Occupational Therapy News from Ms. Sherwin for March, 2020
For the month of March, I would like to discuss the benefits of coloring. I came across this article that describes the benefits of coloring for children. Coloring is not only a classic and favorite pastime for most children, but it is also a simple activity that helps children to develop cognitively, psychologically, and creatively. Coloring can spark imagination, and gives children and adults an opportunity to express themselves. Listed below are some benefits of coloring for children:
1. Improve Handwriting - children need both hand strength and dexterity to manipulate a pencil on a paper with proper pencil grasp. Coloring with a small, 2” crayon helps to develop an appropriate grasp on writing implements. You can start with simple coloring pages.
2. Improve Focus and Hand-Eye Coordination - the act of holding crayons, choosing colors, using 5-8 different colors to color in shapes/characters, help develop hand-eye coordination.
3. Focus, Boundaries, Structure and Spatial Awareness - It has been proven that children that spend time coloring have better concentration and focus skills. The exposure to boundaries will assist with learning and spatial awareness during printing skills.
4. Language Development - Coloring and discussing their creation gives children an opportunity to learn new words and sentences. Children use descriptive words to talk about their feelings when they see different styles of coloring sheets. Engage your child to talk about their drawings. Please remember that every person expresses themselves differently and there should not be a “right” or “wrong” during coloring and expression times.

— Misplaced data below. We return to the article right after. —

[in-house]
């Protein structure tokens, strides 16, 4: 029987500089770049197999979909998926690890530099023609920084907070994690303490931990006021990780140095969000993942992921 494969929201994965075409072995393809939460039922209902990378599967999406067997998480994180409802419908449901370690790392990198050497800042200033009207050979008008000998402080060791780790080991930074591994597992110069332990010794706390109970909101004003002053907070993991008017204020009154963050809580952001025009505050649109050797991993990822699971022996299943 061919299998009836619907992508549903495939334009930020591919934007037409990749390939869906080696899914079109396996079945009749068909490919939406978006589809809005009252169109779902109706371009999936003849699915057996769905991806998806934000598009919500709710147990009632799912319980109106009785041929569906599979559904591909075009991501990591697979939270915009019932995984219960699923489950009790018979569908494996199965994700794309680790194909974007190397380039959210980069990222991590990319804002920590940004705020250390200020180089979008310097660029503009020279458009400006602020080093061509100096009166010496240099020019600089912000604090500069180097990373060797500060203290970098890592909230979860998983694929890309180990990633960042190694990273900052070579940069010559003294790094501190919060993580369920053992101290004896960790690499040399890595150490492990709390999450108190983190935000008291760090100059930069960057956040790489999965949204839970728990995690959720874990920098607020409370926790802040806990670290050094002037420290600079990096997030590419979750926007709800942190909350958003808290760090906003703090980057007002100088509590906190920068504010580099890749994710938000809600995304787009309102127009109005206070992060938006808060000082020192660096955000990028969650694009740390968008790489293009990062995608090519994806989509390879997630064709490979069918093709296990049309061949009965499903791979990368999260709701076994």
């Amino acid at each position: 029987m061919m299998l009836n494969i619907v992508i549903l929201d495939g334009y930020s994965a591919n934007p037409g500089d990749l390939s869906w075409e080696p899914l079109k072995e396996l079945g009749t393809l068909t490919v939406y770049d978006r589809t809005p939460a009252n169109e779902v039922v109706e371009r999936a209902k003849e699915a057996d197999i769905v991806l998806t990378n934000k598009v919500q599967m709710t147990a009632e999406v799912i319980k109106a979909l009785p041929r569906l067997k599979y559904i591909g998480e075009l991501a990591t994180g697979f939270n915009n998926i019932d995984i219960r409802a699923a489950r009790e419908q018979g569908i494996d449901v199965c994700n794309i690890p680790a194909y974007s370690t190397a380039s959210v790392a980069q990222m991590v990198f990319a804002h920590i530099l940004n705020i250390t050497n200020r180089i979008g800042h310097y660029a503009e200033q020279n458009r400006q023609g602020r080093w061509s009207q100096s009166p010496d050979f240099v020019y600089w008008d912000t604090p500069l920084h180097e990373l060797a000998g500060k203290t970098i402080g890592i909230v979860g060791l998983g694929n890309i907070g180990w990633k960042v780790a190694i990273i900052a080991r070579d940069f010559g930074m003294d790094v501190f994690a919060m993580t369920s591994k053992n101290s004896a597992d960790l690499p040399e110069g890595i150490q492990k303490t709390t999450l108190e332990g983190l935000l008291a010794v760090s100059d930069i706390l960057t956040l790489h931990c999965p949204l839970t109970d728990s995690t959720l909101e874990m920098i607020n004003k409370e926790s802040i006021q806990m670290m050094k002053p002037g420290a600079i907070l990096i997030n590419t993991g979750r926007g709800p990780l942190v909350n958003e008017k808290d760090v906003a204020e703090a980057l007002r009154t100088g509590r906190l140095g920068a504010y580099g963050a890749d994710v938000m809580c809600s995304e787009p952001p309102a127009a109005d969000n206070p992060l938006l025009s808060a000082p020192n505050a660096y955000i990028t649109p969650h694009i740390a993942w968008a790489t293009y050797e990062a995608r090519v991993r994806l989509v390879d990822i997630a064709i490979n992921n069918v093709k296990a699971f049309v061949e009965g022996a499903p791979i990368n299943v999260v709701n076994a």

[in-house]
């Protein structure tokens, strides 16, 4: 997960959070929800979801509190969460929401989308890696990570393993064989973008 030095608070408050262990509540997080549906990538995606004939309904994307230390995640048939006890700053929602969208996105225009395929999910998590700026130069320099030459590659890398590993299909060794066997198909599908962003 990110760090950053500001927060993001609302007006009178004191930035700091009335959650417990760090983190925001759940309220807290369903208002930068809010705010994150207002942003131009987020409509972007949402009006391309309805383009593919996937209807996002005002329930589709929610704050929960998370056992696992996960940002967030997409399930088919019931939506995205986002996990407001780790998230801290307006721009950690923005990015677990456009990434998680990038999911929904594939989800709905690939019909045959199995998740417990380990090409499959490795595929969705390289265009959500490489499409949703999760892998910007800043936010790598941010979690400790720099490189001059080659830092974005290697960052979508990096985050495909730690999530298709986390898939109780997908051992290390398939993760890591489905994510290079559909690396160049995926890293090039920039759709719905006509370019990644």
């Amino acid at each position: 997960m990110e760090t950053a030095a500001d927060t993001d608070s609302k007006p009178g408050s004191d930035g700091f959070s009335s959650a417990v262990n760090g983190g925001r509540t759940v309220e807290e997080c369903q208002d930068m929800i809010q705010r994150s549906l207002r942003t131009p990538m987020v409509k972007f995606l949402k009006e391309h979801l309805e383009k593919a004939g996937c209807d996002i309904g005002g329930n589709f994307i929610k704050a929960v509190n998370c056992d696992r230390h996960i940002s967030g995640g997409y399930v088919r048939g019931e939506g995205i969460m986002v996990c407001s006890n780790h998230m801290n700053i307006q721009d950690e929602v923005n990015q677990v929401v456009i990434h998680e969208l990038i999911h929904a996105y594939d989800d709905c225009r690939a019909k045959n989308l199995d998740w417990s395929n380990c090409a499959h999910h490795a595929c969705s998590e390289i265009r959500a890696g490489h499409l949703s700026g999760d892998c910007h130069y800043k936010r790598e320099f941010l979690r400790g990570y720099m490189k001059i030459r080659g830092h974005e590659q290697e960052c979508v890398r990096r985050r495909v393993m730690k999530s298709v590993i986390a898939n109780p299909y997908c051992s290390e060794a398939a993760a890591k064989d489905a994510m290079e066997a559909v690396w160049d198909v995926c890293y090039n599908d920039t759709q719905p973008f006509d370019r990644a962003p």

5. To make coloring a bit more challenging, tape the coloring pages to a wall or refrigerator, and have your child assume a high kneeling position to work on shoulder strength and grasp/grip.
Check out some advantages of coloring pages for your child’s development:
Amy Sherwin, Certified Occupational Therapy Assistant
Ms. Ferris’s Speech and Language Update for March, 2020
Hello MSKC families! In March, we will begin to transition to activities based on the theme of spring, which is very exciting! We will be finishing up lessons on following the “group plan,” what that means, and why it is important for various activities at school. Other pragmatic language concepts covered this month include “thinking with our eyes,” focusing on the idea that what someone is looking at is usually what he/she is thinking about. We will discuss how noticing what someone is looking at will help us start conversations and interact with others.
This month, we will read There was an Old Lady Who Swallowed A Clover, by Lucille Colandro.
Sample targeted vocabulary/concepts will include: clover, daisy, pot (of gold), leprechaun, fiddle, and rainbow.
Home activity: The weather is changing! Get outside if you can and notice the changes that are taking place. What is different? What is the same? Play a game where your child guesses what you are thinking about, based on what you are looking at. You can also reinforce other concepts that they are learning in school. For example, “I see something that begins with the letter t”. Our students get so excited to show you what they know.
Email me anytime at with any questions or concerns!
Lisa Ferris, MS, CCC-SLP, Speech Therapist
Physical Therapy News from Ms. Dillon - March, 2020
Physical Therapy: What is balance?